Trying to get pregnant? Make sure you know the bottom line on baby-making—what you don't understand can affect your bub-to-be's health.
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When your newborn lies on his stomach and practices lifting his head, it prepares him to explore the world on his own. “Tummy time helps your infant build strength in his back, legs, arms and neck,” says Joanne Cox, M.D., a pediatrician at Children’s Hospital Boston. “This helps with further development, such as rolling over and sitting.”
There is a battle brewing about a staple in parents' baby-care arsenals: swaddling.
When you have questions about your baby’s health, you likely turn to your pediatrician for answers. But a recent survey of more than 1,000 baby docs found that 92 percent believed in at least one “old wives’ tale.” Here’s the truth about six common health myths.
MYTH: Giving infants rice cereal helps them sleep through the night.
Bumper pads around the inside of a crib make the baby bed look cozy and safe, but health and consumer experts say they're dangerous, the Chicago Tribune reports. For years now, federal regulators have known that bumper pads could pose a suffocation hazard in babies but have failed to warn parents.
Researchers from Harvard Medical School and Children's Hospital Boston annouced today that they may have found the reason why babies are so vunerable to sudden infant death syndrome, or SIDS.
Infants who died of SIDS had 26 percent lower levels of serotonin, which helps regulate automatic functions according to the study published Wednesday in the Journal of the American Medical Association.
For many women, pregnancy and delivery are small potatoes compared with the sheer panic that sets in once their baby enters the world. While it’s natural to be anxious about mastering your new responsibility, the hospital is not making a mistake by sending you home with your newborn, says New York pediatrician Michel Cohen, M.D., author of The New Basics: A-to-Z Baby & Child Care for the Modern Parent (ReganBooks, 2004).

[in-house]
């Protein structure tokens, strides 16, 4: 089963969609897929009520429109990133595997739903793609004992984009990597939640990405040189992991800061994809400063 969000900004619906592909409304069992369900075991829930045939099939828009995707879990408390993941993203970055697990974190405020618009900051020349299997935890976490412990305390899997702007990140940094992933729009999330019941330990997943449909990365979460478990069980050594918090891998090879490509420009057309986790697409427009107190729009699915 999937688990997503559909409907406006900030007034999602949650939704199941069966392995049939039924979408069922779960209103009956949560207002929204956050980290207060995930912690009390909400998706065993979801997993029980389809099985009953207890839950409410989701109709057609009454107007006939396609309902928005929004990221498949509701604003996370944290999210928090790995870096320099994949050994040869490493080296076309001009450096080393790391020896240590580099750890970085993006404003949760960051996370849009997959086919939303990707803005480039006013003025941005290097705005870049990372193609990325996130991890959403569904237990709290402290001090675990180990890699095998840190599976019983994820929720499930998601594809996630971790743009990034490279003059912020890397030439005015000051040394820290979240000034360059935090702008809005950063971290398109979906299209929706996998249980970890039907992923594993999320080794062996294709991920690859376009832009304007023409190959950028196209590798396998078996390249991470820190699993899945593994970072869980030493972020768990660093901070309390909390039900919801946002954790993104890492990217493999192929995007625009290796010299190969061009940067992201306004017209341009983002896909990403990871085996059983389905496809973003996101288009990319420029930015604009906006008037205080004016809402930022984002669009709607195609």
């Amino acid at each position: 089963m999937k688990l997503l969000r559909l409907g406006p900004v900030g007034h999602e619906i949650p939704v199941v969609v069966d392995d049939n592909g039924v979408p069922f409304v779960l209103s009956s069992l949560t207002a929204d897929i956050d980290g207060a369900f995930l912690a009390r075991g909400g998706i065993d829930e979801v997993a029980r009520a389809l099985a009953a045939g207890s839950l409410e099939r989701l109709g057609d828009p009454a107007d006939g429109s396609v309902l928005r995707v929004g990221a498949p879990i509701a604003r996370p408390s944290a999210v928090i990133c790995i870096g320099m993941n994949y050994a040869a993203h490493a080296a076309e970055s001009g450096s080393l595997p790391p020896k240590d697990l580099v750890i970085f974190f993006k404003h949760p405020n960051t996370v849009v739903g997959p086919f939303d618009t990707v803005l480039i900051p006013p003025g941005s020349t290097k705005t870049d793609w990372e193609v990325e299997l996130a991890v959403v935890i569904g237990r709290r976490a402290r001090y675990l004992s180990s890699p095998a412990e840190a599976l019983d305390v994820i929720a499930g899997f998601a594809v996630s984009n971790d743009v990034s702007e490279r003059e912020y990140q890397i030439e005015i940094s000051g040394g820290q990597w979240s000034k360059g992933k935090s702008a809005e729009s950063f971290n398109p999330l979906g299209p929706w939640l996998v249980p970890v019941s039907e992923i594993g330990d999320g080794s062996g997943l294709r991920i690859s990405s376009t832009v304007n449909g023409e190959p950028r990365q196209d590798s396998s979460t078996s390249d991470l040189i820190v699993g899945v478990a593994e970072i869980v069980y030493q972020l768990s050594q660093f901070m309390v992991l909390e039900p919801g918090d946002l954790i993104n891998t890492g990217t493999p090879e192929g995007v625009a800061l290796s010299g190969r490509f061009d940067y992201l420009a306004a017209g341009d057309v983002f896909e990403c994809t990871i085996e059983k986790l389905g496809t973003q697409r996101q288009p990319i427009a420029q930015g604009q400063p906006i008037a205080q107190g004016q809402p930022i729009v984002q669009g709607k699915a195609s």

World-renowned sleep researcher James McKenna, Ph.D., is among those challenging the recent conclusion by the American Academy of Pediatrics’ (AAP) task force on sudden infant death syndrome (SIDS) that sharing a bed with your infant is more dangerous than putting her in a crib. (However, the AAP does recommend placing babies to sleep close to their parents but on a different surface, such as in a bedside co-sleeper.)
A new year, a new study about babies and sleep: Federal health officials report that infant deaths blamed on accidental strangulation and suffocation in bed have increased sharply in the U.S., The New York Times reports. The news has reignited a simmering debate over the rising number of parents who sleep with their babies, also known as "bed-sharing" or "co-sleeping."
Two new reports on co-sleeping with a baby were released this week, adding to the confusion that seems to dog this practice.
A new study has yielded another clue on what causes the tragic deaths of seemingly healthy infants. Researchers in California indicate that circulating air in a baby's nursery helps to lower the risk of sudden infant death syndrome (SIDS). The latest information, published in The Archives of Pediatrics and Adolescent Medicine, further points to a baby's sleep environment as crucial in the risk and prevention of SIDS. In the study of 185 SIDS cases vs.